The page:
It’s all about the tenant. Tenant retention and the ability to attract a suitable tenant is the fundamental issue at the heart of property investment. For us at Eagle Property Group this is absolutely paramount. Before we decide to buy an asset, and even at regular intervals during our ownership, we ask ourselves the question “Is this an asset we are happy to own empty?”
We don’t of course want a tenant to vacate but it is a simple fact that eventually every tenant leaves and at that point the attributes of the asset and how it compares to other properties becomes vitally important.
This is why location is such an essential factor to consider when buying a property. The better the location of the asset, the more likely it is to attract a tenant.
Every investment opportunity presents its own unique set of circumstances and we tailor our investment strategy accordingly. It is not practical to provide detail on our investment strategy for each and every asset but there are some factors common to each deal that need careful consideration and we shall address those.
If more than one investor owns an asset, it is prudent to have a strategy that allows one of those investors to exit without undue difficulty. Unit Trusts typically have a specific fund term at the end of which the asset is usually sold, unless the majority of investors determine otherwise. For us, this period is usually between 5 – 7 years but where we differ from most other funds is that we (usually) require a 75% majority. The reason for this is that a 75% majority is more likely to be able to buy out the remaining investors than a 50% majority. The 75% majority rule applies to most decisions the investor makes during the fund term.
In spite of this, an investment in a closed-ended property unit trust should be considered to be illiquid.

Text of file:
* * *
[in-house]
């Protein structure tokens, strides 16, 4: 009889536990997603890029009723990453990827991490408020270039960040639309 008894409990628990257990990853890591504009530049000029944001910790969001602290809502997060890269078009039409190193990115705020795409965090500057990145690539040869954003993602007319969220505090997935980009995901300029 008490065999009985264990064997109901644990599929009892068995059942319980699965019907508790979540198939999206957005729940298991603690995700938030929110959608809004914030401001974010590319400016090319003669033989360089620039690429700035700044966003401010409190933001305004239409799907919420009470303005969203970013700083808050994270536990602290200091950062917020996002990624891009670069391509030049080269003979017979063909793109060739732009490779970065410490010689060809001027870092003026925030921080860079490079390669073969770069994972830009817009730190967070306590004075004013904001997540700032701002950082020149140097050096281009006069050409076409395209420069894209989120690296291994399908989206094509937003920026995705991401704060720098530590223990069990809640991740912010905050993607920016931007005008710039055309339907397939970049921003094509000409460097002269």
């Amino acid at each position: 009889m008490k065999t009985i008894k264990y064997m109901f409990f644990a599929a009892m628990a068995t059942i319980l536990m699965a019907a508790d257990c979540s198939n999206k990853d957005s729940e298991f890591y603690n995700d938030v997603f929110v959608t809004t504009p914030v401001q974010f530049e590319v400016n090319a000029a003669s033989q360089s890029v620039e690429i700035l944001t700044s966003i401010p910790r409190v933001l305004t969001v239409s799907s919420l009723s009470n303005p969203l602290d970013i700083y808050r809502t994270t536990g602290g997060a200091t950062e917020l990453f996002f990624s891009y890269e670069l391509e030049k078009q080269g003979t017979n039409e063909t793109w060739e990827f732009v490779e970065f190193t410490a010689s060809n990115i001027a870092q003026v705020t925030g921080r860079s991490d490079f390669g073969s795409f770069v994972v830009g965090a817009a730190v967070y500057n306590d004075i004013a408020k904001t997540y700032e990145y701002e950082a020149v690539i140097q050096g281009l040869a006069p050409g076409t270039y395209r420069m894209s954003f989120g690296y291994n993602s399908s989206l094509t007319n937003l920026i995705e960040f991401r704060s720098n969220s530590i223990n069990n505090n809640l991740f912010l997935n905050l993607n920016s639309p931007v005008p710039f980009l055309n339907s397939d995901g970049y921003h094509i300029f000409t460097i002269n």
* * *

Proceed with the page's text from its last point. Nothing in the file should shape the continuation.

It is fair to say we are more conservative in the use of debt than our peers. Debt of course has an amplifying affect on returns and while this is beneficial during strong market conditions it can be a great burden in weak ones. It is uncommon for our level of debt to exceed 50% of the purchase price of the asset and it is often far lower however we will consider higher borrowing levels if the quality of the covenant and term of the lease provide a sufficient cushion to withstand a market cycle.
Cash on Hand
Cash holdings directly and negatively affect the performance of a fund and therefore the potential fees payable to a manager. As a consequence, it is uncommon for property managers to hold more than the bare minimum and in our view this is a serious error of judgement. Not only are buildings depreciating assets and therefore by definition require ongoing repair and improvement but tenant enticements often need to be made and banks occasionally need to be provided with a degree of comfort. Besides, there is little more disheartening to an investor than being asked to cough up more cash when their initial investment is not faring well. Like most businesses a sensible and even conservative cash provision is essential when acquiring properties in a unit trust structure.